In Maryland, Ocean City’s beach patrol is having a hard time recruiting lifeguards for the upcoming summer season.
Why? People who sign up to take the test don’t show up. The pay isn’t as high as at neighboring beaches. And housing at the beach costs a lot for the summer.
During the Ocean City Council budget meeting on April 11, Capt. Melbourne “Butch” Arbin III with the Ocean City Beach Patrol said folks who registered online to take tests scheduled at three schools during the winter didn’t always appear in person.
“We’ve held tests this winter beginning in February at Salisbury University, and we went to the University of Maryland and York College,” Arbin said. “For the York College test, we had 37 people preregistered. Seventeen showed up. So it’s easy to sign up. It’s hard to show up. I write to every person that doesn’t show up, and I try to communicate with them.”
Housing costs are another issue Arbin brought up when asked about this year’s lifeguard recruitment efforts. He said there is rental assistance support for returning employees.
“We don’t help them pay the rent, we front the rent, because most seasonal places in Ocean City expect all deposits and all rent paid by May 1, almost two full months before our college students who work for us get their first paycheck. They don’t have that money sitting around,” Arbin said.
Ocean City will front returning employees the rent money and deduct it from paychecks, if the lifeguards fill out the proper paperwork.
“That’s helping a lot. We don’t do that with first-time employees.”
Then there is the hourly pay rate.
“We’re also finding there’s a wage war going on in Delaware,” Arbin said.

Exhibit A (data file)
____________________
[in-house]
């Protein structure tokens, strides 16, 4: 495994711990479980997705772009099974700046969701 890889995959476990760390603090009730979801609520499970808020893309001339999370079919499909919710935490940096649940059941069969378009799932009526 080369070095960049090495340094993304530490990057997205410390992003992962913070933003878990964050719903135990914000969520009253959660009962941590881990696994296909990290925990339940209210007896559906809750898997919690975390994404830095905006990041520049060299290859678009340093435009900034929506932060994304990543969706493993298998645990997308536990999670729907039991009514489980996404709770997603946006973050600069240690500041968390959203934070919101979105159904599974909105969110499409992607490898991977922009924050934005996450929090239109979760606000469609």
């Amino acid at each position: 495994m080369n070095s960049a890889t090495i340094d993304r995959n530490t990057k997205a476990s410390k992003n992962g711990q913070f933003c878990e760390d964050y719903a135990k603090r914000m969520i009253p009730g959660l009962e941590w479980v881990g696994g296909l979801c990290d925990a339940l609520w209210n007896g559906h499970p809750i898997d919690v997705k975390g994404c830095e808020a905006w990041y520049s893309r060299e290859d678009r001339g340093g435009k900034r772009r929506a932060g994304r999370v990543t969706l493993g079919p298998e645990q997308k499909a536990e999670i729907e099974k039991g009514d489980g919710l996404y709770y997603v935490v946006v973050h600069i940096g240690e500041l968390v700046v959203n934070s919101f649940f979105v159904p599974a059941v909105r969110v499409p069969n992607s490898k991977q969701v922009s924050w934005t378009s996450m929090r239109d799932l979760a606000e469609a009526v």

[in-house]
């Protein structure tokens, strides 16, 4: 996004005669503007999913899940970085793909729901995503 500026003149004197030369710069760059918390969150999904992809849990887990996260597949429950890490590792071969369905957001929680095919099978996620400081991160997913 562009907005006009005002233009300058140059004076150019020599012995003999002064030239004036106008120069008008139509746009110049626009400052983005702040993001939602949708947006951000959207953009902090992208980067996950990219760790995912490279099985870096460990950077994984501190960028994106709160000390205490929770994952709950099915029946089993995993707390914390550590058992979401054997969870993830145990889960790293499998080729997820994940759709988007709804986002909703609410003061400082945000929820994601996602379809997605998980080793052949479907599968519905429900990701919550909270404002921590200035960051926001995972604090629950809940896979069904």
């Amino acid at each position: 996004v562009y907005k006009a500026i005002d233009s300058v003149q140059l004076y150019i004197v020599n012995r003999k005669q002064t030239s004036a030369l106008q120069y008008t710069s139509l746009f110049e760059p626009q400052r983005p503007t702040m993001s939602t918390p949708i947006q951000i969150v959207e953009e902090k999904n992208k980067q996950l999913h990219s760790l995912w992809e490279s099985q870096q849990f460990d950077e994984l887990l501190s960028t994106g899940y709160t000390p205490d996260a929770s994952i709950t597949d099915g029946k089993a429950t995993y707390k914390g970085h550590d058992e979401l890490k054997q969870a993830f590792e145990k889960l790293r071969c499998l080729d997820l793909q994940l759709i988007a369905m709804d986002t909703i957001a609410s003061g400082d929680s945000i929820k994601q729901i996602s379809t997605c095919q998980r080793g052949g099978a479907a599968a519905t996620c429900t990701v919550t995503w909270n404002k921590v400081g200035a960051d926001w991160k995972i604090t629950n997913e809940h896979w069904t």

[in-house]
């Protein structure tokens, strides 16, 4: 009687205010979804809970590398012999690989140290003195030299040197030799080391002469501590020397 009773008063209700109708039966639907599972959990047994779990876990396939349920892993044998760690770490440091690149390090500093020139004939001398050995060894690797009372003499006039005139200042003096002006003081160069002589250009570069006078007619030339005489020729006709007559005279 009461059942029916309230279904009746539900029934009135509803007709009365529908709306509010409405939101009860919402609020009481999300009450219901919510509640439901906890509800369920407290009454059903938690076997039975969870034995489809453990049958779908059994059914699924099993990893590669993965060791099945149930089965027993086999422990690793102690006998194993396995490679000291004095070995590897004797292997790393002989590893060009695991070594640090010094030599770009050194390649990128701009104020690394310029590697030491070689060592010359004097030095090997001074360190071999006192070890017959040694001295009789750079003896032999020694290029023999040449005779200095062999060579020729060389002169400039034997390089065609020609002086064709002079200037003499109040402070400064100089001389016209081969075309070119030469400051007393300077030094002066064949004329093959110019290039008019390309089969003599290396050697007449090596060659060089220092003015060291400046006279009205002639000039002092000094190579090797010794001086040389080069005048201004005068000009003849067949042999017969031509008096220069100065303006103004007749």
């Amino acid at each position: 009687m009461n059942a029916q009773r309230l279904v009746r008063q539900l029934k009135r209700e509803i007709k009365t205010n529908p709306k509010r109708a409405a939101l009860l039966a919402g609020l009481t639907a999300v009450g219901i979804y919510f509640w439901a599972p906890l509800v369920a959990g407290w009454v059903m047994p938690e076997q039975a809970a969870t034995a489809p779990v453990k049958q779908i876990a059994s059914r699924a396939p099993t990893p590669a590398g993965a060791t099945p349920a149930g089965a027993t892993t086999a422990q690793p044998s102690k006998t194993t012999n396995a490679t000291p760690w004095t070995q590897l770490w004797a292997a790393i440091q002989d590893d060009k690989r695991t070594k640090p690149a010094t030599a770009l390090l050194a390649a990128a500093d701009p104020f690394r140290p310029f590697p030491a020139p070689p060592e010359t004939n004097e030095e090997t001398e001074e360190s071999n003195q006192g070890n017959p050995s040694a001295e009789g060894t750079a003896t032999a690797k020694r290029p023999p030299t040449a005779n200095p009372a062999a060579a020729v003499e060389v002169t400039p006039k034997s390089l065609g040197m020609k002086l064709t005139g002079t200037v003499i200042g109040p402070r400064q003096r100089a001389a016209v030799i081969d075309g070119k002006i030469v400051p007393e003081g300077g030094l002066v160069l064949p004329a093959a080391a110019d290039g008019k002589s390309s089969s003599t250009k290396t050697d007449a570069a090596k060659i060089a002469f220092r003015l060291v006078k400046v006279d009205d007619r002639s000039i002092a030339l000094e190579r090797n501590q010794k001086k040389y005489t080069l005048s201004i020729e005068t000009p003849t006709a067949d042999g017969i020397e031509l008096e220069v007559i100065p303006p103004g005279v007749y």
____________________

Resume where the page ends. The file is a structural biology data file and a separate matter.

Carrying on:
He said the starting pay for Ocean City lifeguards is less than neighboring beach patrols, and when yearly raises are factored in, a third-year lifeguard in Ocean City still makes less than a lifeguard starting at other beach patrols.
“We used to be above everybody else in what we paid. Our guards have a more difficult job to do, because in Ocean City, they sit one per stand, they work a 7 1/2 hour shift, and they get a half-hour for lunch,” Arbin said.
“They are responsible for guarding the beach, providing medical care, enforcing laws and ordinances. They have a lot to do. If they go to another beach patrol, they sit two per stand, they get an hour on the beach, maybe an hour off the beach.”
Arbin said lifeguards “do an incredible job”, but it’s more challenging.
“In Delaware now, many of the patrols are at $15.25, starting. We’re at $13-something starting, and for every year they come back, they get a 50 cent an hour raise, so a third year guard working up in Fenwick Island is making like $16-something an hour, compared to a third-year guard in Ocean City making $14-something an hour.”
Ocean City budget manager notes the differences in pay are temporary. Minimum wage hikes set to start in January will raise pay for the 2020 season to $15.25 an hour.
Arbin said he is been reaching out to last year’s lifeguards to see who is available to return and work the beach this summer.
Learn more about employment opportunities with Ocean City Beach Patrol, including the testing schedule. The next test is scheduled for April 28.
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